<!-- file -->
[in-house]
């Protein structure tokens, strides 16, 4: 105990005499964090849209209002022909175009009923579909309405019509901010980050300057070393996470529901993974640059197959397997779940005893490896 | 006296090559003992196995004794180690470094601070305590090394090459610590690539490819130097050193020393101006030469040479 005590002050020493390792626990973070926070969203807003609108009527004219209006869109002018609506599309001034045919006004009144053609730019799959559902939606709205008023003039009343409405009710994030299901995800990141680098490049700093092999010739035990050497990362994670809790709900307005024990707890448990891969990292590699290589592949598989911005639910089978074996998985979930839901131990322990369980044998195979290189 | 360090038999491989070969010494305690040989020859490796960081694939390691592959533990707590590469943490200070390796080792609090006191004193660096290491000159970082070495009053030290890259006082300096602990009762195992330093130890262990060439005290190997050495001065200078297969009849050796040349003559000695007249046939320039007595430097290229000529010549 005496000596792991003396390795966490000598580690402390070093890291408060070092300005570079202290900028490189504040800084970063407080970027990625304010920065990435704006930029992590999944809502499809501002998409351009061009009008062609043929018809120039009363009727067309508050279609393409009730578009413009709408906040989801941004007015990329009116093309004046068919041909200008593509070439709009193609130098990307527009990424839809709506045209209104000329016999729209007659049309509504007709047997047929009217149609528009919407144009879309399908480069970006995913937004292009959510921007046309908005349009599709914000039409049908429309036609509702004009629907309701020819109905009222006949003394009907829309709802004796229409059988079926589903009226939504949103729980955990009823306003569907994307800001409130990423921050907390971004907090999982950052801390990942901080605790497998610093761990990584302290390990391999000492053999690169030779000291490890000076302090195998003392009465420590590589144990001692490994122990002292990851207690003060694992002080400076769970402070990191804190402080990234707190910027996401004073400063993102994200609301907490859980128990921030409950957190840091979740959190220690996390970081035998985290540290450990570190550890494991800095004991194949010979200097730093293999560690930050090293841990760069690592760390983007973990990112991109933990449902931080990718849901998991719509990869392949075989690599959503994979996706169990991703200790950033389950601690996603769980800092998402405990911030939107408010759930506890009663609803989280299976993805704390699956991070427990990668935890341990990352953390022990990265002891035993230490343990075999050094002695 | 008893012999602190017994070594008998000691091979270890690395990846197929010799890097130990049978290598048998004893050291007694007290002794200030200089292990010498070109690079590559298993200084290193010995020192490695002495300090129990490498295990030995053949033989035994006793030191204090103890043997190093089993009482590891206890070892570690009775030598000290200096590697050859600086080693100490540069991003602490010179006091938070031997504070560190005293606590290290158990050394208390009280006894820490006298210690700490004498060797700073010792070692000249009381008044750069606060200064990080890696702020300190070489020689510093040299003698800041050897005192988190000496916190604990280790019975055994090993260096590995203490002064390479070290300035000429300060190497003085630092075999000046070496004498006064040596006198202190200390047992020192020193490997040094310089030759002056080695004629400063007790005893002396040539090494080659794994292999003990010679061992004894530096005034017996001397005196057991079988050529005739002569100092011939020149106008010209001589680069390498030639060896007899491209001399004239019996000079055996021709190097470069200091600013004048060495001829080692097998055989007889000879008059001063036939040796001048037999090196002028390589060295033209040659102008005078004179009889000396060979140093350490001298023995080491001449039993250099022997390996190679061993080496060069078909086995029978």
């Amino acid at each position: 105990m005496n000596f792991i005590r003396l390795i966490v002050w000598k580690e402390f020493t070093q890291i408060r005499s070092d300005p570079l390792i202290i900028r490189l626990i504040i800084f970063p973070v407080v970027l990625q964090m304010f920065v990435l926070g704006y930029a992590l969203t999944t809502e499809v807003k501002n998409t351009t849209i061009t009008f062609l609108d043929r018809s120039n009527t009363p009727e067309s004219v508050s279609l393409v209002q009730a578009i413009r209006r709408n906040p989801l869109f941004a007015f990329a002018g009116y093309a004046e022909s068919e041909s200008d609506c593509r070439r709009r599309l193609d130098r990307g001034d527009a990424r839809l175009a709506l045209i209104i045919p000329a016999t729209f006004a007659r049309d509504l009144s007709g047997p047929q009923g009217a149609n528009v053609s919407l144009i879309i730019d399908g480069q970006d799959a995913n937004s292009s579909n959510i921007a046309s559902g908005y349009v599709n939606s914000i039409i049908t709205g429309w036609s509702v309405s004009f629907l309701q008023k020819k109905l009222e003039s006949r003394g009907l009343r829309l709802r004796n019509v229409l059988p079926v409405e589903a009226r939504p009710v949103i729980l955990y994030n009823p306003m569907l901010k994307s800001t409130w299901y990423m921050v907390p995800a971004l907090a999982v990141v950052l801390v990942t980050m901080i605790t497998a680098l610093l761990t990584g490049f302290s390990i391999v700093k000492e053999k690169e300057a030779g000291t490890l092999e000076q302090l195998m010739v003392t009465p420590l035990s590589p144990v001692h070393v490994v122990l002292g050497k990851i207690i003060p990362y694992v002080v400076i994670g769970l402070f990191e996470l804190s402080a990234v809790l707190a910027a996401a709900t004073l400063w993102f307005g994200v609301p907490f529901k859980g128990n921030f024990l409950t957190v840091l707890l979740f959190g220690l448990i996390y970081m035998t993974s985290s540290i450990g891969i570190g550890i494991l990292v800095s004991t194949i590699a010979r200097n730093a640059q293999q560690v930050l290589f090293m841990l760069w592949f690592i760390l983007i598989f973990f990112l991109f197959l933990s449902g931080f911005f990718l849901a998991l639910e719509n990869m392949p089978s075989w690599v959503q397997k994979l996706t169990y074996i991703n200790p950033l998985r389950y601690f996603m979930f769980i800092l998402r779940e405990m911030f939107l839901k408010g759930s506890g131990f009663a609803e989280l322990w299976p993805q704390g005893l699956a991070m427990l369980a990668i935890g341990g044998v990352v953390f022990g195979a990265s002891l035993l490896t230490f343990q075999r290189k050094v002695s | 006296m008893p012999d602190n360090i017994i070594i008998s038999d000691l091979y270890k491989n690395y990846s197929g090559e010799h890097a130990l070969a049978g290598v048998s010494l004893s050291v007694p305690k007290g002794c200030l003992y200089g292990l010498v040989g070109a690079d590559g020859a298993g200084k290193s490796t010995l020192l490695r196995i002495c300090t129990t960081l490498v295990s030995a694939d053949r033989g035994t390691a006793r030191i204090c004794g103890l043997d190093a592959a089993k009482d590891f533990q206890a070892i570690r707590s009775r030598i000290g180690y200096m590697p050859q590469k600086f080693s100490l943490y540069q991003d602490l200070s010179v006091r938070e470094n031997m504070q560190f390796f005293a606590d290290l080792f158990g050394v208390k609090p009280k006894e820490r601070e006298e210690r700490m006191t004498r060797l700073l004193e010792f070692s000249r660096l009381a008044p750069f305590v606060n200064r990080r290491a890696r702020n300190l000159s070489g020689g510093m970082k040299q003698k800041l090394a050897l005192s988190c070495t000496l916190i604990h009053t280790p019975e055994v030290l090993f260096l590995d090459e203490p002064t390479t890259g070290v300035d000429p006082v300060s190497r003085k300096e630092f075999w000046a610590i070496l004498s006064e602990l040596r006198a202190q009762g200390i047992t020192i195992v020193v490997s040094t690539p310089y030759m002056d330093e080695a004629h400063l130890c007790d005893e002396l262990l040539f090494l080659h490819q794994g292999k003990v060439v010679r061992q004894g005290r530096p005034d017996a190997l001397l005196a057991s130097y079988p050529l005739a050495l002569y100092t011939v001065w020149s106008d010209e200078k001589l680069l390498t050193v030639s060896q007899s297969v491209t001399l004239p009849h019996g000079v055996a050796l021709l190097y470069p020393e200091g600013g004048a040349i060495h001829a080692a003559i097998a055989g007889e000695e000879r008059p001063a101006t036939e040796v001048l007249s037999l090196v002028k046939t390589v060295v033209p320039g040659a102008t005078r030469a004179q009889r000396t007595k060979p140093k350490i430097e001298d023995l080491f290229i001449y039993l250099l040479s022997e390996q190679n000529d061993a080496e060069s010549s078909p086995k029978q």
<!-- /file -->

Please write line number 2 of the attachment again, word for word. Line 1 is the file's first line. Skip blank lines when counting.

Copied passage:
């Protein structure tokens, strides 16, 4: 105990005499964090849209209002022909175009009923579909309405019509901010980050300057070393996470529901993974640059197959397997779940005893490896 | 006296090559003992196995004794180690470094601070305590090394090459610590690539490819130097050193020393101006030469040479 005590002050020493390792626990973070926070969203807003609108009527004219209006869109002018609506599309001034045919006004009144053609730019799959559902939606709205008023003039009343409405009710994030299901995800990141680098490049700093092999010739035990050497990362994670809790709900307005024990707890448990891969990292590699290589592949598989911005639910089978074996998985979930839901131990322990369980044998195979290189 | 360090038999491989070969010494305690040989020859490796960081694939390691592959533990707590590469943490200070390796080792609090006191004193660096290491000159970082070495009053030290890259006082300096602990009762195992330093130890262990060439005290190997050495001065200078297969009849050796040349003559000695007249046939320039007595430097290229000529010549 005496000596792991003396390795966490000598580690402390070093890291408060070092300005570079202290900028490189504040800084970063407080970027990625304010920065990435704006930029992590999944809502499809501002998409351009061009009008062609043929018809120039009363009727067309508050279609393409009730578009413009709408906040989801941004007015990329009116093309004046068919041909200008593509070439709009193609130098990307527009990424839809709506045209209104000329016999729209007659049309509504007709047997047929009217149609528009919407144009879309399908480069970006995913937004292009959510921007046309908005349009599709914000039409049908429309036609509702004009629907309701020819109905009222006949003394009907829309709802004796229409059988079926589903009226939504949103729980955990009823306003569907994307800001409130990423921050907390971004907090999982950052801390990942901080605790497998610093761990990584302290390990391999000492053999690169030779000291490890000076302090195998003392009465420590590589144990001692490994122990002292990851207690003060694992002080400076769970402070990191804190402080990234707190910027996401004073400063993102994200609301907490859980128990921030409950957190840091979740959190220690996390970081035998985290540290450990570190550890494991800095004991194949010979200097730093293999560690930050090293841990760069690592760390983007973990990112991109933990449902931080990718849901998991719509990869392949075989690599959503994979996706169990991703200790950033389950601690996603769980800092998402405990911030939107408010759930506890009663609803989280299976993805704390699956991070427990990668935890341990990352953390022990990265002891035993230490343990075999050094002695 | 008893012999602190017994070594008998000691091979270890690395990846197929010799890097130990049978290598048998004893050291007694007290002794200030200089292990010498070109690079590559298993200084290193010995020192490695002495300090129990490498295990030995053949033989035994006793030191204090103890043997190093089993009482590891206890070892570690009775030598000290200096590697050859600086080693100490540069991003602490010179006091938070031997504070560190005293606590290290158990050394208390009280006894820490006298210690700490004498060797700073010792070692000249009381008044750069606060200064990080890696702020300190070489020689510093040299003698800041050897005192988190000496916190604990280790019975055994090993260096590995203490002064390479070290300035000429300060190497003085630092075999000046070496004498006064040596006198202190200390047992020192020193490997040094310089030759002056080695004629400063007790005893002396040539090494080659794994292999003990010679061992004894530096005034017996001397005196057991079988050529005739002569100092011939020149106008010209001589680069390498030639060896007899491209001399004239019996000079055996021709190097470069200091600013004048060495001829080692097998055989007889000879008059001063036939040796001048037999090196002028390589060295033209040659102008005078004179009889000396060979140093350490001298023995080491001449039993250099022997390996190679061993080496060069078909086995029978």